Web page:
I have one main structure "pages" and got rid of all single sections. I also gave each channel's index page an entry in the structure (good for URL translation). Then I added some entry types to it (you can also link templates to them) and created my site navigation like in my example code below. This allows you to translate the slug of the index pages in ...


9

You'll want to make use of the level property of your entry... {% if entry.level == 1 %} <!-- Top Level Links --> {% else %} <!-- Child Links --> {% endif %}


8

The Methods section on the EntryModel documentation page has a lot of useful things for working with navigation for Structure sections. You can use hasDescendants(): {% if entry.hasDescendants() %}class="has-dropdown"{% endif %}


8

My recommendation is to match the slugs as opposed to the ids as this is much easier to debug. <ul id="slide-in"> {% nav menu in craft.entries.section('mainMenu') %} DEBUG: Entry.slug={{ entry.slug }} DEBUG: menu.slug={{ menu.slug }} <li class="{{ menu.slug == entry.slug ? 'active' }}"> <a href="{{ ...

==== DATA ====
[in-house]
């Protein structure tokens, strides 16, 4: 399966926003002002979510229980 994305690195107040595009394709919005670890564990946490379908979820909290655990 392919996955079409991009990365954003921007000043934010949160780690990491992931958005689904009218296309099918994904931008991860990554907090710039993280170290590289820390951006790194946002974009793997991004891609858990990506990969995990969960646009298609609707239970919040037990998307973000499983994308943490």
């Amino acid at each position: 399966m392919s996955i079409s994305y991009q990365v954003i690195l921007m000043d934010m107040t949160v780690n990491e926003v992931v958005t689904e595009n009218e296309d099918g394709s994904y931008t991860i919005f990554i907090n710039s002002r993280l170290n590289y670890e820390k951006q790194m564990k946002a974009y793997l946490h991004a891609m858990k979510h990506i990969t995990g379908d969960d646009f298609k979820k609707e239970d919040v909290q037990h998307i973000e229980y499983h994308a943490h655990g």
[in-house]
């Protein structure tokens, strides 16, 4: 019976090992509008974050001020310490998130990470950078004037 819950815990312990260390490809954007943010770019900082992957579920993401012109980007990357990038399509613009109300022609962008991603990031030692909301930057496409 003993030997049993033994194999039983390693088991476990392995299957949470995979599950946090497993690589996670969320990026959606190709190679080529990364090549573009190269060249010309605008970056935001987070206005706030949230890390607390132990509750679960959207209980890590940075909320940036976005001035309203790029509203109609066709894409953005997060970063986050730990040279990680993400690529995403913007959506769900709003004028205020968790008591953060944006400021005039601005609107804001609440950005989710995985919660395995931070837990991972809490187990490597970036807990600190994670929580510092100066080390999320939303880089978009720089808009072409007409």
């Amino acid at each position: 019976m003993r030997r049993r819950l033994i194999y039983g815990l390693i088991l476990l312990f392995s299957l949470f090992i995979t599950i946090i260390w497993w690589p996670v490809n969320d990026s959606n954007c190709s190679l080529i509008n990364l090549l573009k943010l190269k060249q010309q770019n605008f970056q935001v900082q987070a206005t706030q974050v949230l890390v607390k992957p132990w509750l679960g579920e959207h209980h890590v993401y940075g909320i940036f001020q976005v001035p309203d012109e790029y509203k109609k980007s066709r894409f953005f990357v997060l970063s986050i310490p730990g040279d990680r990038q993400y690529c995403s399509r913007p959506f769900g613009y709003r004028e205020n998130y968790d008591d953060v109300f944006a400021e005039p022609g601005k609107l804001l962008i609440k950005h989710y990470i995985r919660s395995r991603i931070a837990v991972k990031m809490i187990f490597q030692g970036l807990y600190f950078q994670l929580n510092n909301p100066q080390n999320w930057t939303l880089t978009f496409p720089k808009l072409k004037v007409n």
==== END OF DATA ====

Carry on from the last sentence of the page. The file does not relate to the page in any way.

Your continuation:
7

If you have more complex menus in the future, you should take a look at the Nav-Tag. . Getting singles: There isn't an easy way to get singles (yet). But you can use the same method which is used in crafts backend: {% set allSections = craft.sections.getAllSections() %} {% set singleSections = [] %} {% for section in allSections %} {% if section....


7

In some cases I use a pre-defined (very simple) nav that I don't need to be driven from the CMS yet I want to share it between the header / footer. In these cases I'll set an array in my base layout template so I can use it throughout. In "_partials/layout.twig" template: {% set nav = [ {'title':'Home', 'link':siteUrl, 'class':'homepage'}, {'title'...


7

Another way to achieve this: {% for entry in entries %} {% set active = craft.request.path ~ '/' matches "|^#{entry.uri}/|" %} <a href="{{ entry.url }}" class="{{ active ? 'is-active' : '' }}">{{ entry.title }}</a> {% endfor %} This accounts for even when a navigation item might not be on the top level, but you want every ...